How Can ASO Research Contribute to a Better Understanding of Nano-Rare ALS Patients?
ASOs can be used to target mutations that are commonly associated with ALS. As a result, they may serve as a treatment option for these cases presenting rare genetic mutations.
Unfortunately, ASO treatments for nano-rare patients are not commercially viable money-making ventures. Thus, pharmaceutical companies are unlikely to invest resources in treatments that only benefit a handful of people. That’s why non-profits such as Target ALS are stepping forward to fund this research through projects like Silence ALS.
New Developments in ASO Therapy for Nano-Rare ALS
On December 23, 2021, President Biden signed the “Accelerating Access to Critical Therapies for ALS Act” (ACT for ALS) into law.6 The law will task the Department of Health and Human Services (HHS) – via the Food and Drug Administration (FDA) and the National Institutes of Health (NIH) – with implementing a Public-Private Partnership for Rare Neurodegenerative Diseases. The goal is to foster ASO research and development via cooperative agreements related to novel treatments for ALS.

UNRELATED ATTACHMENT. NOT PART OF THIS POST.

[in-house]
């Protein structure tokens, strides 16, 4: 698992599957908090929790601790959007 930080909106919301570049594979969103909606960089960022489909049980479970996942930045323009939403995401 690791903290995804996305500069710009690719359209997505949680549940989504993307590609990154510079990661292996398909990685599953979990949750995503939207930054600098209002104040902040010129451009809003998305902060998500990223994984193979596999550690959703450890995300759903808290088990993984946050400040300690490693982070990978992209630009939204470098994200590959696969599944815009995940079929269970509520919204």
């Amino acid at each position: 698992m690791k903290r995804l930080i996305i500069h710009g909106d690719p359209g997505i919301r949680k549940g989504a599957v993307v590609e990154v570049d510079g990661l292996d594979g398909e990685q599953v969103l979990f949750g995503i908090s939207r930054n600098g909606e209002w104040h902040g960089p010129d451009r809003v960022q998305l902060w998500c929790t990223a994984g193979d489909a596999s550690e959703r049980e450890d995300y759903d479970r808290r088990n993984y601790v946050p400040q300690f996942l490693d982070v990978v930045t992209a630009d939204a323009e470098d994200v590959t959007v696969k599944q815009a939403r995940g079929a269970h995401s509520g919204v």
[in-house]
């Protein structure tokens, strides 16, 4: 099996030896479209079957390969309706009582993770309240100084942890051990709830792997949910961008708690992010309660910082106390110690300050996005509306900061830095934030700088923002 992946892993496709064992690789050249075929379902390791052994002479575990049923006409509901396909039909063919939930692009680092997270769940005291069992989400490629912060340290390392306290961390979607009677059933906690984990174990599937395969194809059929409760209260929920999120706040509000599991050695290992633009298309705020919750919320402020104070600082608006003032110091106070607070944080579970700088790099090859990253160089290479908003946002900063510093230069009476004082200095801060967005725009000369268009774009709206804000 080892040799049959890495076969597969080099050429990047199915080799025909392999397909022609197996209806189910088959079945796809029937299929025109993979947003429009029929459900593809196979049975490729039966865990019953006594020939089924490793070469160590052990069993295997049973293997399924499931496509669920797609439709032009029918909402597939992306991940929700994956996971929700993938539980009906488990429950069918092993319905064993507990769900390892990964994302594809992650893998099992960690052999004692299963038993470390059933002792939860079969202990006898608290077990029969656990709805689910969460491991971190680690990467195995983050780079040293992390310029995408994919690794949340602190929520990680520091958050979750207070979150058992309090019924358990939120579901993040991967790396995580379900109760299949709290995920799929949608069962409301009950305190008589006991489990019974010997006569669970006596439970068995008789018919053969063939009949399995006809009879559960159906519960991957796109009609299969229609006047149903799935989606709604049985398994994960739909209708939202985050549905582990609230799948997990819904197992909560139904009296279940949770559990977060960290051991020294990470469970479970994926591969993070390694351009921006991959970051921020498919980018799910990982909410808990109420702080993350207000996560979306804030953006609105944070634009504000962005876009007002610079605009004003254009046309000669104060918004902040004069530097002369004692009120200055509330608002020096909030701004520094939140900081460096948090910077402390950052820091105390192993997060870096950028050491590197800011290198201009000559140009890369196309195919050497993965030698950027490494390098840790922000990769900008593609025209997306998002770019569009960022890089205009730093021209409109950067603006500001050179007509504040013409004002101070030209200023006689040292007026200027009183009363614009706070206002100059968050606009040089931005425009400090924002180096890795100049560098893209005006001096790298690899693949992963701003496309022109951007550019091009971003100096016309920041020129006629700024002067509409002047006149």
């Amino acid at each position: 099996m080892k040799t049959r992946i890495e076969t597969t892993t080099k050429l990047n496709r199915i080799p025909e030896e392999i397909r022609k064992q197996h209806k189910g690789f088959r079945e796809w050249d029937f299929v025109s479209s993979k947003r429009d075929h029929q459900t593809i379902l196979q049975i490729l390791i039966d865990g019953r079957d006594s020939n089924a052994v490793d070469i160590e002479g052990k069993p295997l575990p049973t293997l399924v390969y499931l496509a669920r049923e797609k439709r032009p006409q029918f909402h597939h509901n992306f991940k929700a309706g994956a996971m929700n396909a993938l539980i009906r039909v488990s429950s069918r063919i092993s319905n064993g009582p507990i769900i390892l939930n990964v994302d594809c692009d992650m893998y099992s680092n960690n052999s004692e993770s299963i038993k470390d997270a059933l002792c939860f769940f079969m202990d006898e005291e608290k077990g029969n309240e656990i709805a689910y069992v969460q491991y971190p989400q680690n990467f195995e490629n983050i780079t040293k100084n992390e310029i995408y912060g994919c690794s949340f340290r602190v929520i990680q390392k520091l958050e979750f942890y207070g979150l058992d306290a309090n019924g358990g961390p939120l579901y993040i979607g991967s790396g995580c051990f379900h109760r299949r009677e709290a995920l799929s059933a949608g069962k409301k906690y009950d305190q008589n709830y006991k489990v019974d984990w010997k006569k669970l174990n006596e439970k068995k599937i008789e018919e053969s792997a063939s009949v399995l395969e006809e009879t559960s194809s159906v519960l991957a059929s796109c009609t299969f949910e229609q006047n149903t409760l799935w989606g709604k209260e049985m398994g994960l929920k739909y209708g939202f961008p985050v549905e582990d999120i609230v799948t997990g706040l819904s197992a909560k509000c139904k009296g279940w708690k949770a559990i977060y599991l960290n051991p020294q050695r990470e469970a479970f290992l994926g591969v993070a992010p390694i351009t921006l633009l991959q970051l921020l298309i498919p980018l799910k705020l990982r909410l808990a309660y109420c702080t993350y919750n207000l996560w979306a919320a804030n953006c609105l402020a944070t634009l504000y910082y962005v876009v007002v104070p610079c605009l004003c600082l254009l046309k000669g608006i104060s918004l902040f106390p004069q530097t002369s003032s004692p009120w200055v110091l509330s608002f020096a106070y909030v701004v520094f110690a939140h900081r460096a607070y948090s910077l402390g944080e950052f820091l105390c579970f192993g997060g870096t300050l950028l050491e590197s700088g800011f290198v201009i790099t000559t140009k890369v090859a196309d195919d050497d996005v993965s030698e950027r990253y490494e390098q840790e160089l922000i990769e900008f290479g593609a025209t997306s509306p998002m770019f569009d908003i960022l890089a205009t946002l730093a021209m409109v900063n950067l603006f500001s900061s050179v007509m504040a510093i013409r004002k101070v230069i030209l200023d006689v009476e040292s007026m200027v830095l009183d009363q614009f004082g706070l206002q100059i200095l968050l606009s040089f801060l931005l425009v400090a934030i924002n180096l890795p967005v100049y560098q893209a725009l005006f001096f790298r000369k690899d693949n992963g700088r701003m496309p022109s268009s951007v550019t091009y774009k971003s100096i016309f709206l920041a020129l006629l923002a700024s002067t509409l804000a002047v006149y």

The ACT for ALS will also require the FDA to implement a 5-year action plan to develop and facilitate access to investigational drugs for ALS so that patients won’t have to wait until it’s too late to try new treatments, such as novel ASO therapies.7
Most ASO therapy research aims to find a treatment for a broad group of patients by trying to target proteins researchers have reliably linked to ALS. Of course, not all of these treatments are successful. The hope is that better funding and more communication between research teams can help nano-rare patients gain access to experimental treatments.